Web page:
Does anyone have advice about how to deal with the altitude changes when going from the Bay Area to Tahoe and being active while staying in the mountains? The last time that I was in Tahoe I had to leave a day early because I had so many problems with air bubbles. I had brought up a new unopened vial of insulin and when we arrived I changed my infusion set and cartridge and used insulin from the new vial. I wound up changing the infusion set every two days and then every day because of all the problems I was having. This time I am thinking that maybe I should go back to using pens with long and short acting insulins but would prefer to stay on the pump (I have a Ping). We probably won't be skiing but will be hiking and snowshoeing and I want to stay the whole week this time!I also have a Dexcom 7 which didn't work very accurately while we were in the mountains. Any tips will be greatly appreciated.
I ski Colorado every year, flying in from sea level on the East Coast. This past winter, I was using a Ping for the 1st time at altitude. I have used the Dexcom for the past 2 seasons.
As far as the Dexcom goes, I found it to be fairly accurate. Using the pump, I had an experience similar to yours with bubbles in the cartridge. I handled this by wearing the Ping around my neck in a cell phone case with the Ping turned upside down. All of the bubbles stayed at the top of the vial and none got into the tubing. I needed to wear the Ping around my neck to keep it close to my body, as the temperature was quite cold.
I was told by Animas that they are working on a new clip which would permit you to rotate the pump while it was attached to a belt or to underwear. Hopefully, they'll have it by next year.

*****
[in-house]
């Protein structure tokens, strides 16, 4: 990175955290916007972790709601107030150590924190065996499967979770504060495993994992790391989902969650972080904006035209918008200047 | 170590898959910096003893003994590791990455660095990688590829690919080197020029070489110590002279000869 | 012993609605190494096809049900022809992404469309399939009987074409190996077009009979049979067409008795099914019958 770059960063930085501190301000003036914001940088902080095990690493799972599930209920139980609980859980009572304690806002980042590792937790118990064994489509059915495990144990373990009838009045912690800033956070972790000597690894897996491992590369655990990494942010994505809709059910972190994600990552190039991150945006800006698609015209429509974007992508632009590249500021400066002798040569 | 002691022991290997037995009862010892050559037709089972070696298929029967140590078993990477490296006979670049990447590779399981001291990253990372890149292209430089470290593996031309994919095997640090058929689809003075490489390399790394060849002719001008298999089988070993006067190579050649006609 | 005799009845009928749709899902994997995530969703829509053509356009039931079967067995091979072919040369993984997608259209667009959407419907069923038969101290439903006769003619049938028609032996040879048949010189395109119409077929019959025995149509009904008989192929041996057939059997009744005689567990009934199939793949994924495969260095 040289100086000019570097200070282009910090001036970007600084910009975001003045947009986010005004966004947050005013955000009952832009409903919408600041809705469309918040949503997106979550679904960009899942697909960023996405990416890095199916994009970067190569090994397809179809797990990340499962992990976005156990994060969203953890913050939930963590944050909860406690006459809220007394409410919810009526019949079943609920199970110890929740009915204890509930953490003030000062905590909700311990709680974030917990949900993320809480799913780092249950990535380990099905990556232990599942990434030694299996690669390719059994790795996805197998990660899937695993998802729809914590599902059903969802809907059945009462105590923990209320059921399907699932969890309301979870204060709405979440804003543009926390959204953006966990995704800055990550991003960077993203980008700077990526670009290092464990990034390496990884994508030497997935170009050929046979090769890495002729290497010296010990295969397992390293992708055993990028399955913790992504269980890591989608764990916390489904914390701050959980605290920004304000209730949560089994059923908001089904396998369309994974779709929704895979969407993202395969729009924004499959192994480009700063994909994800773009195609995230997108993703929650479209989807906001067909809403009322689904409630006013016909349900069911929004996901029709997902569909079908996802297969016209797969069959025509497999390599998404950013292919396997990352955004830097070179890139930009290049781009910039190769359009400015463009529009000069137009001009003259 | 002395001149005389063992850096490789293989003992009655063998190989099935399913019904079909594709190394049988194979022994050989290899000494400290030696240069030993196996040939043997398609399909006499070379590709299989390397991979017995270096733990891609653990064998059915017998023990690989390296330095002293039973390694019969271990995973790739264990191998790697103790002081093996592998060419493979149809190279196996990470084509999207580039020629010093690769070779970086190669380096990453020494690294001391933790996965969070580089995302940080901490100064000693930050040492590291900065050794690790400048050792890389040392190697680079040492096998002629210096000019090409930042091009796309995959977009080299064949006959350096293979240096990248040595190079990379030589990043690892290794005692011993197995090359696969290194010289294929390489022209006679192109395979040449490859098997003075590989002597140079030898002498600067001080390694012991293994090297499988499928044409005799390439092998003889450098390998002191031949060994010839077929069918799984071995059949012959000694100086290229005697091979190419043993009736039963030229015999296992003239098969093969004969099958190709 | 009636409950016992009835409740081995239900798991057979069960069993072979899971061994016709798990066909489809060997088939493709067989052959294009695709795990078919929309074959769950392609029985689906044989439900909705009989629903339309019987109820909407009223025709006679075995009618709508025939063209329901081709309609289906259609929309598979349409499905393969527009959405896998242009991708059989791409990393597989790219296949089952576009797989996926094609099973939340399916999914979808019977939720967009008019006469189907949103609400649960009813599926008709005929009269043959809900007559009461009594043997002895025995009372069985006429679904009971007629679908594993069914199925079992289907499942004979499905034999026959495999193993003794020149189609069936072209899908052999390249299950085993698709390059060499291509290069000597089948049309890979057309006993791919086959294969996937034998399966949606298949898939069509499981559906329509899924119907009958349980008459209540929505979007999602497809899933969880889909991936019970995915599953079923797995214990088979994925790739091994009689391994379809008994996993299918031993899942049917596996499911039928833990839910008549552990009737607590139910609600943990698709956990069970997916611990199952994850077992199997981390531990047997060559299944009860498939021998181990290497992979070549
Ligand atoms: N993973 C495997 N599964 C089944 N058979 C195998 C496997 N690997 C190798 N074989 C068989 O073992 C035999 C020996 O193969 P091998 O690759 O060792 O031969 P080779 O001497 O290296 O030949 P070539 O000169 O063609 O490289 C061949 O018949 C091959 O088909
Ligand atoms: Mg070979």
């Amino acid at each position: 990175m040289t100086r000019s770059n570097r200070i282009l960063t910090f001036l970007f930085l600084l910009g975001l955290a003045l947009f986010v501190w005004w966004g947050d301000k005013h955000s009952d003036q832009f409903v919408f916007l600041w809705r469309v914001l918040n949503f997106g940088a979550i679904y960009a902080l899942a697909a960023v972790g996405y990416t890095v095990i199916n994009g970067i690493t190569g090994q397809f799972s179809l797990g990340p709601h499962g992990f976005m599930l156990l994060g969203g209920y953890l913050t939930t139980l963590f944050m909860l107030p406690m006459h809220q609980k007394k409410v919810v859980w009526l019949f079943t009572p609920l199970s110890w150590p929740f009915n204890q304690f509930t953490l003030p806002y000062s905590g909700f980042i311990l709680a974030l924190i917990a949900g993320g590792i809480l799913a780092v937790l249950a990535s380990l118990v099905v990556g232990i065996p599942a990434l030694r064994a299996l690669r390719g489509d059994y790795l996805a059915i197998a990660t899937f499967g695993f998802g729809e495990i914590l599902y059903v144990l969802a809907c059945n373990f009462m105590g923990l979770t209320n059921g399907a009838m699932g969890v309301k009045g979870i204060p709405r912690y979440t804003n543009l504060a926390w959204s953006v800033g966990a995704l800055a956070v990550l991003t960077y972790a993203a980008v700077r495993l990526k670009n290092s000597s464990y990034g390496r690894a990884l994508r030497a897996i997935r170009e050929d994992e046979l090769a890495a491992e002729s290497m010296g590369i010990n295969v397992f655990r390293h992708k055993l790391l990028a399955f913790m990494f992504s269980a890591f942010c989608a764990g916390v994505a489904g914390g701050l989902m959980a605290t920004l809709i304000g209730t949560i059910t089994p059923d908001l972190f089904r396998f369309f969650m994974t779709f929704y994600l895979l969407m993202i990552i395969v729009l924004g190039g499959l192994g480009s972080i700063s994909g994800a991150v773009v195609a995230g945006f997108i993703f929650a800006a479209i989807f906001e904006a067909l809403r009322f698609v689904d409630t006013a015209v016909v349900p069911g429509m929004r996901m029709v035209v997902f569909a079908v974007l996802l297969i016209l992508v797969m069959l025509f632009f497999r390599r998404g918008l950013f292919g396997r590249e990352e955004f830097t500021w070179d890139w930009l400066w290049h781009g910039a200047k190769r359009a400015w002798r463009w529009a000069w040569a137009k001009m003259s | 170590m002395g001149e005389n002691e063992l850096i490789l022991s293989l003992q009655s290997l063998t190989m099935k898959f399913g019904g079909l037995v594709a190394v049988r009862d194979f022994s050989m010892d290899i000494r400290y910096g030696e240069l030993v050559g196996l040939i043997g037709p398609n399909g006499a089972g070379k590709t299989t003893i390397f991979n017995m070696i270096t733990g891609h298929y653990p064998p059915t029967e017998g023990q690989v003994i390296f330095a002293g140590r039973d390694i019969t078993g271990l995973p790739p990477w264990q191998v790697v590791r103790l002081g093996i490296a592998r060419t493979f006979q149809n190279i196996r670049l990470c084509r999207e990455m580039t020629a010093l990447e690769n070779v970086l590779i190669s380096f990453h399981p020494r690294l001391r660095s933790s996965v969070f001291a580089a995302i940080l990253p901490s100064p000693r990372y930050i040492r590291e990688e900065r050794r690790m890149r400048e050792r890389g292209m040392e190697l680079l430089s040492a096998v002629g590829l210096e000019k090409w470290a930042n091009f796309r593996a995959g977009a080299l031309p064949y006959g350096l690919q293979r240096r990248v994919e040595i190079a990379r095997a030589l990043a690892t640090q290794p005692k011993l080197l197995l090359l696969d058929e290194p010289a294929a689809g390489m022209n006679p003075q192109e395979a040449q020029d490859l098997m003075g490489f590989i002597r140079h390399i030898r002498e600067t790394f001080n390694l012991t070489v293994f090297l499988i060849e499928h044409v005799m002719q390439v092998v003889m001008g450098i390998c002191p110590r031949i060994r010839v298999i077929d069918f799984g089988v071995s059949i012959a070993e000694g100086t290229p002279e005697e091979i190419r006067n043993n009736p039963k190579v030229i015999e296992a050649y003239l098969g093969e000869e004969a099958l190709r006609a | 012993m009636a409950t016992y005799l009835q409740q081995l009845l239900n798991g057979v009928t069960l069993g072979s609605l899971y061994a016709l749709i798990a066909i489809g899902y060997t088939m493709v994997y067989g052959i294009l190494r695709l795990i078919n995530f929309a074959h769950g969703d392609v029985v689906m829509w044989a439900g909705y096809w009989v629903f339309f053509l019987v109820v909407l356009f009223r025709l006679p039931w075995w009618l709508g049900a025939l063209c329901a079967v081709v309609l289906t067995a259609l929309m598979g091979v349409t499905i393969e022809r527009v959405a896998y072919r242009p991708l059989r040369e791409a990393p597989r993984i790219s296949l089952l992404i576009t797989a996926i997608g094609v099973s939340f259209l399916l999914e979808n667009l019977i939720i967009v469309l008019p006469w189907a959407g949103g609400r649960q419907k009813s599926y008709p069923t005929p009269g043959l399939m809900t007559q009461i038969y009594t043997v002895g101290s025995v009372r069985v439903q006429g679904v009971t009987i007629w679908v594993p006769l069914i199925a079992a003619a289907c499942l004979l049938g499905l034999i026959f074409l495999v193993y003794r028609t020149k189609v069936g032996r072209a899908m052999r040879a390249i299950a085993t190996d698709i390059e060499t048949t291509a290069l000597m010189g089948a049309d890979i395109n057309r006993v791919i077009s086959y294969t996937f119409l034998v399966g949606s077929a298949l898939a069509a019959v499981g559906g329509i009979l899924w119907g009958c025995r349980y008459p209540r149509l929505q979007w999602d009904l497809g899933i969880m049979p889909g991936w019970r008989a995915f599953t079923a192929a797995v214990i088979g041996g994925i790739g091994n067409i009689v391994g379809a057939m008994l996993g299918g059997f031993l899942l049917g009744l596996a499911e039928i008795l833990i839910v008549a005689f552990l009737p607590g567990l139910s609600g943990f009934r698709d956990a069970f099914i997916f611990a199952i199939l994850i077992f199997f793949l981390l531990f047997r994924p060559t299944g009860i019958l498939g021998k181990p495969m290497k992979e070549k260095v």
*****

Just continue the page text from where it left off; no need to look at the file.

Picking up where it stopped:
Thanks Dave for your reply. Great idea to wear the Ping upside down, I will definitely try this. I have a cell phone case that should work perfectly. As the weather is warmer in Tahoe now I won't have to wear it close to my body to keep the insulin warm. Did you find that your I:C ratios or Insulin sensitivity changed in the higher altitude?
Skiing 25 to 30,000 vertical feet a day is a lot more activity than normal for me (and I'm pretty active). I adjusted my I:C ratio by about 20% and also reduced my Basil by a similar amount. I attributed these adjustments to activity, not to altitude. The area that I stayed at in Colorado was 8100 feet above sea level. I spent most of my time skiing at altitudes between 9400 and 11400 feet.On days that I was very active, I ended up eating more and taking less insulin. The Dexcom warned me when I needed extra Carbohydrates.
Tahoe elevations are generally about 1500 feet lower than Colorado. It's usually very dry up there. Make sure to drink a lot of water.
Thanks, it sounds like I will be doing more hiking than skiing and I'll take lots of water!